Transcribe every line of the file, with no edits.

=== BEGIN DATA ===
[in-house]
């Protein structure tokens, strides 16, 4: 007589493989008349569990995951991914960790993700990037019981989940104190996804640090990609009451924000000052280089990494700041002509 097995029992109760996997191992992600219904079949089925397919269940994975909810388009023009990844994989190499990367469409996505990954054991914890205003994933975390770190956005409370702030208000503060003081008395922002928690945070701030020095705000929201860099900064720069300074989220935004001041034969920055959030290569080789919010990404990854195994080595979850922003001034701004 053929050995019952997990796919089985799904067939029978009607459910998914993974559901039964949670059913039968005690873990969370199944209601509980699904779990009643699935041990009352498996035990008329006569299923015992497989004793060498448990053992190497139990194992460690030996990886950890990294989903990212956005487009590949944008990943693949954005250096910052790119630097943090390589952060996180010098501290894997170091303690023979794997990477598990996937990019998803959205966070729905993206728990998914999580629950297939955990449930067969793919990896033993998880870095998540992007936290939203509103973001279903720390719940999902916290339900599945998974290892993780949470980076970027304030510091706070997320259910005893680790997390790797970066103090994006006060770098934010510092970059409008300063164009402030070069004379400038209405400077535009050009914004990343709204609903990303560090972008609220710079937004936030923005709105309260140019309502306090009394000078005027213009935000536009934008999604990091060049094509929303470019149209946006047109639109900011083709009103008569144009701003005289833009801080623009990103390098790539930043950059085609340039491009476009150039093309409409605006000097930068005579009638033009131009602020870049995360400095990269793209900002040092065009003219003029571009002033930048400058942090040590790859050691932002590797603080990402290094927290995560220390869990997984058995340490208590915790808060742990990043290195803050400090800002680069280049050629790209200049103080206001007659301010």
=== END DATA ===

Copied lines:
[in-house]
């Protein structure tokens, strides 16, 4: 007589493989008349569990995951991914960790993700990037019981989940104190996804640090990609009451924000000052280089990494700041002509 097995029992109760996997191992992600219904079949089925397919269940994975909810388009023009990844994989190499990367469409996505990954054991914890205003994933975390770190956005409370702030208000503060003081008395922002928690945070701030020095705000929201860099900064720069300074989220935004001041034969920055959030290569080789919010990404990854195994080595979850922003001034701004 053929050995019952997990796919089985799904067939029978009607459910998914993974559901039964949670059913039968005690873990969370199944209601509980699904779990009643699935041990009352498996035990008329006569299923015992497989004793060498448990053992190497139990194992460690030996990886950890990294989903990212956005487009590949944008990943693949954005250096910052790119630097943090390589952060996180010098501290894997170091303690023979794997990477598990996937990019998803959205966070729905993206728990998914999580629950297939955990449930067969793919990896033993998880870095998540992007936290939203509103973001279903720390719940999902916290339900599945998974290892993780949470980076970027304030510091706070997320259910005893680790997390790797970066103090994006006060770098934010510092970059409008300063164009402030070069004379400038209405400077535009050009914004990343709204609903990303560090972008609220710079937004936030923005709105309260140019309502306090009394000078005027213009935000536009934008999604990091060049094509929303470019149209946006047109639109900011083709009103008569144009701003005289833009801080623009990103390098790539930043950059085609340039491009476009150039093309409409605006000097930068005579009638033009131009602020870049995360400095990269793209900002040092065009003219003029571009002033930048400058942090040590790859050691932002590797603080990402290094927290995560220390869990997984058995340490208590915790808060742990990043290195803050400090800002680069280049050629790209200049103080206001007659301010």